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Sold in over 20 states, Blue Bell has cemented itself as the undisputed champion of the ice cream game, though the brand faced one of the biggest crisis over the last two years. Due to a slight mishap in the factory, Blue Bell was out of commission for a few months, but has since recovered and are re-releasing their ice cream one beloved flavor at a time.

To prove just how much of a powerhouse they are, Blue Bell’s sales fell by more than 50 percent to $236 million, and they were still the 8th largest retailer in the ice cream department. If that’s not impressive, I don’t know what is.

7. Brisket

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Now all my Texans know that nobody does barbecue like Texas. Digging even deeper, nobody does brisket outside of Texas like a real Texan. Other barbecue regions have their ribs and pulled pork, but in the great state brisket reigns supreme.

Low, slow, and worth the wait, people travel from all over the world to Lockhart, the barbecue trifecta.

8. Icehouses

Icehouses go back to 1840 when ships from Maine, filled with ice, would come down to Galveston and sell whatever had not melted during the journey. An icehouse is considered an open-air beer joint and convenience store, but that quickly changed once owners realized beer was the top seller.

Now icehouses have evolved into open air venues with lots of tables offering beer and other spirits for consumption. Most use garage type doors to open and close to accommodate for the winter months.

9. Julio’s Chips and Salsa

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Julio T. Garcia had humble beginnings as short order cook, cranking out some of the best steaks in Del Rio. When the restaurant closed, Julio helped his wife with her home catering business.

This is when he learned the corn tortilla chip recipe from his wife, and perfected it into what it is today. Julio’s is sold all over Texas at H-E-Bs and Walmarts. Their chips combine the flavors of garlic, paprika, cumin, and lime in a way that isn’t overpowering, but is just right.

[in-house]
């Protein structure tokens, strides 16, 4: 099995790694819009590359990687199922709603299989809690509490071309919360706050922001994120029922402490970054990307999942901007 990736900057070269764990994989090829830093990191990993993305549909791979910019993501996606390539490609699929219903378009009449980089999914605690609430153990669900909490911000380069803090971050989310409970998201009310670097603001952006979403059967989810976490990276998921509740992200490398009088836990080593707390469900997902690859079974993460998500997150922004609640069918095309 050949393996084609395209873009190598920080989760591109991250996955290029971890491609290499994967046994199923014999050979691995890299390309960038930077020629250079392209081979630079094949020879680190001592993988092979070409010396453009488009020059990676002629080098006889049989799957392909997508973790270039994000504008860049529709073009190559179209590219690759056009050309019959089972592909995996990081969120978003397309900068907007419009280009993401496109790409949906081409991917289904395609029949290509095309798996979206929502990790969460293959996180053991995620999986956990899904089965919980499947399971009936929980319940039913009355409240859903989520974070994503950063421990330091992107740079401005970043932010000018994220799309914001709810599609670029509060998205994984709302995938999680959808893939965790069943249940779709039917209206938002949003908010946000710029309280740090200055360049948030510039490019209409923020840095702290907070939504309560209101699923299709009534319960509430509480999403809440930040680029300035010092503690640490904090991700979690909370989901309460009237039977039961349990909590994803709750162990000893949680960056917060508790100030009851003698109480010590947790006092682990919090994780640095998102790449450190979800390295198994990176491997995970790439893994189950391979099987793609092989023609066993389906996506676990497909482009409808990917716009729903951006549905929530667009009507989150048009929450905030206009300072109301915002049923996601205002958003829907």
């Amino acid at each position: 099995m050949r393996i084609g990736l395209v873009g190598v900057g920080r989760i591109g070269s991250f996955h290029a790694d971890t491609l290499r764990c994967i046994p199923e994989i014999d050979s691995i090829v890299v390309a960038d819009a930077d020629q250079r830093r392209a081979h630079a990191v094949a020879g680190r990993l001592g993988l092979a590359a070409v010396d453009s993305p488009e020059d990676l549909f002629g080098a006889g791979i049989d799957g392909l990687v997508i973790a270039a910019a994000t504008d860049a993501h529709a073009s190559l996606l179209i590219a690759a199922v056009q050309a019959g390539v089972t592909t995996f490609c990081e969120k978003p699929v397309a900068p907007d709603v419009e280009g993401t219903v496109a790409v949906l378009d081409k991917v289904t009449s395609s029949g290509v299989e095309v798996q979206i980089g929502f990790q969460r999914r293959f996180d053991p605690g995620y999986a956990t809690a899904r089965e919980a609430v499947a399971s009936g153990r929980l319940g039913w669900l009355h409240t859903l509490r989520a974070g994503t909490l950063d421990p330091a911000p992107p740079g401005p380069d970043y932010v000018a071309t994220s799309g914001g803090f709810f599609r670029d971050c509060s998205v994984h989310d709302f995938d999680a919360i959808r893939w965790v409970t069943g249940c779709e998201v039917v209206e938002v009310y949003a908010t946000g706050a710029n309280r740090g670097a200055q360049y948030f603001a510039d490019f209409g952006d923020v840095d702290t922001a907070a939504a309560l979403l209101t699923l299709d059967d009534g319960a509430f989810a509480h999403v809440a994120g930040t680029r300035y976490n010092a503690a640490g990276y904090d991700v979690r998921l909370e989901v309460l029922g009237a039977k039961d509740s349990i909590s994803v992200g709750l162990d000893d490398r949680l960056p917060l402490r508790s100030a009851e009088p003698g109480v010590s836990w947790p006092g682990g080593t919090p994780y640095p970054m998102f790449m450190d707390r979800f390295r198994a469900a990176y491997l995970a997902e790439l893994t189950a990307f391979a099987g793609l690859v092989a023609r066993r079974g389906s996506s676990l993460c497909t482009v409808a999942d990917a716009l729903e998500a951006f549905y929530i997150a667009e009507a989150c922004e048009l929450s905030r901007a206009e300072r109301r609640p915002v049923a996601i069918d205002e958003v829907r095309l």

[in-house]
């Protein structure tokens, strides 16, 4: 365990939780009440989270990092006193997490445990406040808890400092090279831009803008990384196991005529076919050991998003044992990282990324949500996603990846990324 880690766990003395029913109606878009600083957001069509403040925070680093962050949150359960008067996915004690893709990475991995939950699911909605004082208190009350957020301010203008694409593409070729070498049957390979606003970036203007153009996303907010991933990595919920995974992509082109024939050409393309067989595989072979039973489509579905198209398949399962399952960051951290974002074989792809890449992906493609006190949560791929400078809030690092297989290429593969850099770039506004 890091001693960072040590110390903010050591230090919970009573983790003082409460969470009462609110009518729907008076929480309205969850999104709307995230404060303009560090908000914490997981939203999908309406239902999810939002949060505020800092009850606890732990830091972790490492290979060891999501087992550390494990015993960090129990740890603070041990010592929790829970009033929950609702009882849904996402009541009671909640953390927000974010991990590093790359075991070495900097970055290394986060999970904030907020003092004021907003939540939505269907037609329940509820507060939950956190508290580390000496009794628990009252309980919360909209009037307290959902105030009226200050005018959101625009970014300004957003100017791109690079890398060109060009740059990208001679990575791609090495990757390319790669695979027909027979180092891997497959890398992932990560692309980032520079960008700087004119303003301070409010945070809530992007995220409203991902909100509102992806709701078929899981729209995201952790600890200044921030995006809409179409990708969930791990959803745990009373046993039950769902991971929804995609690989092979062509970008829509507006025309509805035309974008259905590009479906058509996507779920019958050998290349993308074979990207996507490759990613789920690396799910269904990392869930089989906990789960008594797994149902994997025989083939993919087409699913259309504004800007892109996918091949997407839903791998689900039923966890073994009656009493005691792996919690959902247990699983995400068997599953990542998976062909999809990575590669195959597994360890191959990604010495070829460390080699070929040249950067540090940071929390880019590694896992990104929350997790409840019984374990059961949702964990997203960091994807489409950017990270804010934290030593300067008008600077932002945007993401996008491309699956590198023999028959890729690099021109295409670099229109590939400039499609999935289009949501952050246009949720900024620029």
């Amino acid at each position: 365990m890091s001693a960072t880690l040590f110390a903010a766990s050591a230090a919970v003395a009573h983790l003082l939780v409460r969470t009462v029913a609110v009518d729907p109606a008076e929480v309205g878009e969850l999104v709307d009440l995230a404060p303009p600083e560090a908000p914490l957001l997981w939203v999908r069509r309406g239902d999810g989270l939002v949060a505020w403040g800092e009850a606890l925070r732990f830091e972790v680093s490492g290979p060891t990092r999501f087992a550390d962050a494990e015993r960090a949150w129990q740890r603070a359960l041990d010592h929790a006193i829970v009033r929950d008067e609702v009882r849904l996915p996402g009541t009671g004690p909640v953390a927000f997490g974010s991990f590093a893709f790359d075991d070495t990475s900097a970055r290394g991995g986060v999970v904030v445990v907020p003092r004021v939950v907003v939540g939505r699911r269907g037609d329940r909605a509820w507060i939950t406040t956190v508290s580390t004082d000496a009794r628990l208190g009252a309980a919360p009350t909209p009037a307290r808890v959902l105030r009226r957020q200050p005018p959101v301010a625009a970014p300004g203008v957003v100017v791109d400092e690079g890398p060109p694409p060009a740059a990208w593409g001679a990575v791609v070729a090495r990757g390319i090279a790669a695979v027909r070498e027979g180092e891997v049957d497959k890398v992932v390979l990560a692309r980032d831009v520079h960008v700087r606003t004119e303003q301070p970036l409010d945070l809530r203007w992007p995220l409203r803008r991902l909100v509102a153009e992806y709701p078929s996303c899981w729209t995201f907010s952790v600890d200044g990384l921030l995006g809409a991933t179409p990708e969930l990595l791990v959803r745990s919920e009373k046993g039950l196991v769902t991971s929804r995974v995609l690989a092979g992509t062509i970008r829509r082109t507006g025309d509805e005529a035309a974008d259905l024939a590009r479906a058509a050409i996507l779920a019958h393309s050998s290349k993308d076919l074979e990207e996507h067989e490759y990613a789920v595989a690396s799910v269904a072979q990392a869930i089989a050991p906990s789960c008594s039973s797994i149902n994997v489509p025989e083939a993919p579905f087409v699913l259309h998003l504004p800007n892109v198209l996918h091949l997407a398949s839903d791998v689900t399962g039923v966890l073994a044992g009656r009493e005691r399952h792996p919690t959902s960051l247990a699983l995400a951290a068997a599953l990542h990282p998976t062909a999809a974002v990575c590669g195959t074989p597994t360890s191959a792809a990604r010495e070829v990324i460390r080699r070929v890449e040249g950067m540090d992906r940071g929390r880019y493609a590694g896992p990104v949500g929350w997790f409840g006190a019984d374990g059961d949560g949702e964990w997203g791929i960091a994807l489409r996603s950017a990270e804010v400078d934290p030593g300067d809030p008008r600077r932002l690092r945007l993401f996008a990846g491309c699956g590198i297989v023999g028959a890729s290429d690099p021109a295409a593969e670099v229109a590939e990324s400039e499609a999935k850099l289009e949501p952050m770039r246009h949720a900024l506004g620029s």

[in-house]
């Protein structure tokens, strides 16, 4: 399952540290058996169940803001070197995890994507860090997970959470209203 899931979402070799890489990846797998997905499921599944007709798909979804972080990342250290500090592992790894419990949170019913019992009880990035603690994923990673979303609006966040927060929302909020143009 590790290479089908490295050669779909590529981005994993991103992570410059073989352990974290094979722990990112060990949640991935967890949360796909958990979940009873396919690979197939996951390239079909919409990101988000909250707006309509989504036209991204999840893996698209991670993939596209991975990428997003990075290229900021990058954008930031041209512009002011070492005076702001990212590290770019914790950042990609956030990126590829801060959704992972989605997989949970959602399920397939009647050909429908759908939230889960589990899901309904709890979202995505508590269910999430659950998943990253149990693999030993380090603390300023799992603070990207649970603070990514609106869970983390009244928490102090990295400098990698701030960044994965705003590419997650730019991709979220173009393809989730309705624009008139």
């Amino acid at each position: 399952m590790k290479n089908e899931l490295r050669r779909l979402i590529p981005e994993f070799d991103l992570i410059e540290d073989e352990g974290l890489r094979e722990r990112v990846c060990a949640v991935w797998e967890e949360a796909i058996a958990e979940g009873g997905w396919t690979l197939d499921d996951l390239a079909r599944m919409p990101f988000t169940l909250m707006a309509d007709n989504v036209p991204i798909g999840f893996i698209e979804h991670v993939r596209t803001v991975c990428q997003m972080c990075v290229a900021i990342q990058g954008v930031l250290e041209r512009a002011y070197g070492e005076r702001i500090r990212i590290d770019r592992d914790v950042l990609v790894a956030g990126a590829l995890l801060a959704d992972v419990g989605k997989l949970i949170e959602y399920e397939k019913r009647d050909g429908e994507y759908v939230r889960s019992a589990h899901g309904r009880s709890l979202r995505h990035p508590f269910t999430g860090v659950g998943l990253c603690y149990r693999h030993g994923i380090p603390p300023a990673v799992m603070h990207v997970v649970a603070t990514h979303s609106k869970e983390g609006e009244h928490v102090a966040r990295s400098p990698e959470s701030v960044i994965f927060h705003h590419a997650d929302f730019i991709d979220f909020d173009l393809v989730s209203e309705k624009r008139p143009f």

10. Kolaches

Now, kolaches happen to be my favorite food, guilty pleasure, and anything else along those lines. Kolaches are originally an Eastern European invention, first in Bohemia and in what is now the present-day Czech Republic. However, when immigrants came to Texas with big dreams, they brought with flavorful fruits rolled in dough them and the rest is history.

The Village Bakery opened for business in 1952 and is the first store on record ever to sell kolaches to the public, and history was made.

11. Chicken Fried Steak

Created during the 1840s from the Austrian and German immigrants making their way to Texas, chicken fried steak was born. Born from wienerschnitzel and veal cutlets, the Texas staple is typically served with mashed potatoes and green beans, topped with a creamy white gravy or the robust country gravy.

Every year, there is an annual celebration held in Lamesa in Dawson County celebrating the birth of the chicken fried steak, so if you have time, be sure to check it out. I know I will.

12. Chili’s

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Regardless of how you feel about the quality of the food here, Chili’s has over 1500 operations and almost half are franchise-owned. Chili’s was founded in Dallas on Greenville Avenue in 1975.

Larry Lavine sold the business in 1983 and it has since grown from his original 28 locations to a worldwide phenomenon for eating burgers, wings, healthy food options, and even watching the game and grabbing a brew.

Watch: How to Eat Like a Real Texan